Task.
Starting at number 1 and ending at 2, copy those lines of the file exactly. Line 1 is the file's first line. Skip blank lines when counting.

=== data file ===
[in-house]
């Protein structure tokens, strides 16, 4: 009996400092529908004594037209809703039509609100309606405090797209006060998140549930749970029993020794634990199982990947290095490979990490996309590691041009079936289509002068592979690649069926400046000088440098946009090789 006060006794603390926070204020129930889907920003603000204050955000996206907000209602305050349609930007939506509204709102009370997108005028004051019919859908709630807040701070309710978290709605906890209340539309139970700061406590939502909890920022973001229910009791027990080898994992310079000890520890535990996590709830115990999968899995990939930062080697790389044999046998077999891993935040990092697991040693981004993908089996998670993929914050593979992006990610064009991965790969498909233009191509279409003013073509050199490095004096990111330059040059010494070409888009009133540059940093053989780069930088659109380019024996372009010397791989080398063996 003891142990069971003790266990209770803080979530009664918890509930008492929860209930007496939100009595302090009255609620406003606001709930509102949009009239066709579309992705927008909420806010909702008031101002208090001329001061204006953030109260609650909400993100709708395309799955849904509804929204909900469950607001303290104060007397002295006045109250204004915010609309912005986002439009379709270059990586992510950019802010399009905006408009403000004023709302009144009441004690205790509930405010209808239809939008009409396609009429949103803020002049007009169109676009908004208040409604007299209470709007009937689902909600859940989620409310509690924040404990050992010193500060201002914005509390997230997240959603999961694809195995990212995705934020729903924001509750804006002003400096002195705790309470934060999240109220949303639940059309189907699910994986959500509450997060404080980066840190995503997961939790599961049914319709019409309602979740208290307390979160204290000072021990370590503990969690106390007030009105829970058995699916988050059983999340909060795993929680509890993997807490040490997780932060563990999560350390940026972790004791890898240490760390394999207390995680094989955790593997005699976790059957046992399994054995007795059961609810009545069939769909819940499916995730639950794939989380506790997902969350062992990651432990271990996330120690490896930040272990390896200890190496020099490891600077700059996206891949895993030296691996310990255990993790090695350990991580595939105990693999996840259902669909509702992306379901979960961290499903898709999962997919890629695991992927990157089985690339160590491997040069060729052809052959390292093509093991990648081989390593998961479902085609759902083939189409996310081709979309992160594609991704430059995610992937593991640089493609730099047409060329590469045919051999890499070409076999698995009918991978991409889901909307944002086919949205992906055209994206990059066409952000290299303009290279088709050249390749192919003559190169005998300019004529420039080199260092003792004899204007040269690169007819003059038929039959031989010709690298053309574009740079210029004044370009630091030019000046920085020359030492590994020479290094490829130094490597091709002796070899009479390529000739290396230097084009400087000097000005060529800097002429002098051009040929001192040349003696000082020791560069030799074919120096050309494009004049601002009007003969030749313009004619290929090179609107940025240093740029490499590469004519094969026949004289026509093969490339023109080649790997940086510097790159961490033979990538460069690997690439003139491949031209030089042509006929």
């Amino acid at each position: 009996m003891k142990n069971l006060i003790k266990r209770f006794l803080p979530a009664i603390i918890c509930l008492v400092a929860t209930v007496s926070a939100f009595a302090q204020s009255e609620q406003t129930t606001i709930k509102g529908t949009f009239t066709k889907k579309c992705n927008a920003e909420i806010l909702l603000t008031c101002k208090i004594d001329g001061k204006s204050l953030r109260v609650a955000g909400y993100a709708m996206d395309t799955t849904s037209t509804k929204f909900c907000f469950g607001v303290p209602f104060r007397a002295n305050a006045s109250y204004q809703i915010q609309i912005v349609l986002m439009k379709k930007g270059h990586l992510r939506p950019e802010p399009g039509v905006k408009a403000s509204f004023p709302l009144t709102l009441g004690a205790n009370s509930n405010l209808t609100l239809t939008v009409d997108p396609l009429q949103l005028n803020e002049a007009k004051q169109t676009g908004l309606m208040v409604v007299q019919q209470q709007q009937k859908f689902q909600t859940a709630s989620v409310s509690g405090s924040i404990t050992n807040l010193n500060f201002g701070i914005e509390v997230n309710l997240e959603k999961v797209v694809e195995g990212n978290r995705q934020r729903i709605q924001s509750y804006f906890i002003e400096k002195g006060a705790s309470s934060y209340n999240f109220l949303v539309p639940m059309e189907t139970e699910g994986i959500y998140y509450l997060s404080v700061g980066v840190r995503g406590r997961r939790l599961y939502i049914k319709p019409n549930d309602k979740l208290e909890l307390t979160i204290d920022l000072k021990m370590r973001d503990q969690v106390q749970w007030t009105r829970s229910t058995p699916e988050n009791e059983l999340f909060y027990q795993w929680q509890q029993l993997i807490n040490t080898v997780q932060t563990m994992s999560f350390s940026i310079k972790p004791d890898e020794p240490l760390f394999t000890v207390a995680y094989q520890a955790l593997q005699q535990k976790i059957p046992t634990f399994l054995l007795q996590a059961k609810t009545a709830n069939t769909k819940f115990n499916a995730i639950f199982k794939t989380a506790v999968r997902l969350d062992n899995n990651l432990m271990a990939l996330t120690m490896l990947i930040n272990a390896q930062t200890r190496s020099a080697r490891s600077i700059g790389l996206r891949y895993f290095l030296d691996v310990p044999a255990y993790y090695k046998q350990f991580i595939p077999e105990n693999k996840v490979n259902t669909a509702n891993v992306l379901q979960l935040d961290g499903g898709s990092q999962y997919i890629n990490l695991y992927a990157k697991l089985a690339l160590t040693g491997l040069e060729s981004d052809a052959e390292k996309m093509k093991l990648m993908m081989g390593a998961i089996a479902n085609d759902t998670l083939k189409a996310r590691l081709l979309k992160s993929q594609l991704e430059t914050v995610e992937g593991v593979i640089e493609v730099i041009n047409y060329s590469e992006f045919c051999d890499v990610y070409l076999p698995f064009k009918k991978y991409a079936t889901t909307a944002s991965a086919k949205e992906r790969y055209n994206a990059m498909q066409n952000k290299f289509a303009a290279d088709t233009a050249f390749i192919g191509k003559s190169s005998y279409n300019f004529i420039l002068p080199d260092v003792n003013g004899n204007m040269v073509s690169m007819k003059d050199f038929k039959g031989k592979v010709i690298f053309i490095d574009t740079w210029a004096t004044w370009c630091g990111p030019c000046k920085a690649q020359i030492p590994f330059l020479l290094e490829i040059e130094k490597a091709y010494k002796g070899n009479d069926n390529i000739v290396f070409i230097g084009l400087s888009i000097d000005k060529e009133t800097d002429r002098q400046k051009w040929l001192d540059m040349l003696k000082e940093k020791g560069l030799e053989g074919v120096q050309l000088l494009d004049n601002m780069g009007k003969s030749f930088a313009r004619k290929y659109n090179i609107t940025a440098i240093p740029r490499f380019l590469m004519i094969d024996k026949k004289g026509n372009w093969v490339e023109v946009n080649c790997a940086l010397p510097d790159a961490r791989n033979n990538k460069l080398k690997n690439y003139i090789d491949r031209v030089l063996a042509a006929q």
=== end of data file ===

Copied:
[in-house]
């Protein structure tokens, strides 16, 4: 009996400092529908004594037209809703039509609100309606405090797209006060998140549930749970029993020794634990199982990947290095490979990490996309590691041009079936289509002068592979690649069926400046000088440098946009090789 006060006794603390926070204020129930889907920003603000204050955000996206907000209602305050349609930007939506509204709102009370997108005028004051019919859908709630807040701070309710978290709605906890209340539309139970700061406590939502909890920022973001229910009791027990080898994992310079000890520890535990996590709830115990999968899995990939930062080697790389044999046998077999891993935040990092697991040693981004993908089996998670993929914050593979992006990610064009991965790969498909233009191509279409003013073509050199490095004096990111330059040059010494070409888009009133540059940093053989780069930088659109380019024996372009010397791989080398063996 003891142990069971003790266990209770803080979530009664918890509930008492929860209930007496939100009595302090009255609620406003606001709930509102949009009239066709579309992705927008909420806010909702008031101002208090001329001061204006953030109260609650909400993100709708395309799955849904509804929204909900469950607001303290104060007397002295006045109250204004915010609309912005986002439009379709270059990586992510950019802010399009905006408009403000004023709302009144009441004690205790509930405010209808239809939008009409396609009429949103803020002049007009169109676009908004208040409604007299209470709007009937689902909600859940989620409310509690924040404990050992010193500060201002914005509390997230997240959603999961694809195995990212995705934020729903924001509750804006002003400096002195705790309470934060999240109220949303639940059309189907699910994986959500509450997060404080980066840190995503997961939790599961049914319709019409309602979740208290307390979160204290000072021990370590503990969690106390007030009105829970058995699916988050059983999340909060795993929680509890993997807490040490997780932060563990999560350390940026972790004791890898240490760390394999207390995680094989955790593997005699976790059957046992399994054995007795059961609810009545069939769909819940499916995730639950794939989380506790997902969350062992990651432990271990996330120690490896930040272990390896200890190496020099490891600077700059996206891949895993030296691996310990255990993790090695350990991580595939105990693999996840259902669909509702992306379901979960961290499903898709999962997919890629695991992927990157089985690339160590491997040069060729052809052959390292093509093991990648081989390593998961479902085609759902083939189409996310081709979309992160594609991704430059995610992937593991640089493609730099047409060329590469045919051999890499070409076999698995009918991978991409889901909307944002086919949205992906055209994206990059066409952000290299303009290279088709050249390749192919003559190169005998300019004529420039080199260092003792004899204007040269690169007819003059038929039959031989010709690298053309574009740079210029004044370009630091030019000046920085020359030492590994020479290094490829130094490597091709002796070899009479390529000739290396230097084009400087000097000005060529800097002429002098051009040929001192040349003696000082020791560069030799074919120096050309494009004049601002009007003969030749313009004619290929090179609107940025240093740029490499590469004519094969026949004289026509093969490339023109080649790997940086510097790159961490033979990538460069690997690439003139491949031209030089042509006929």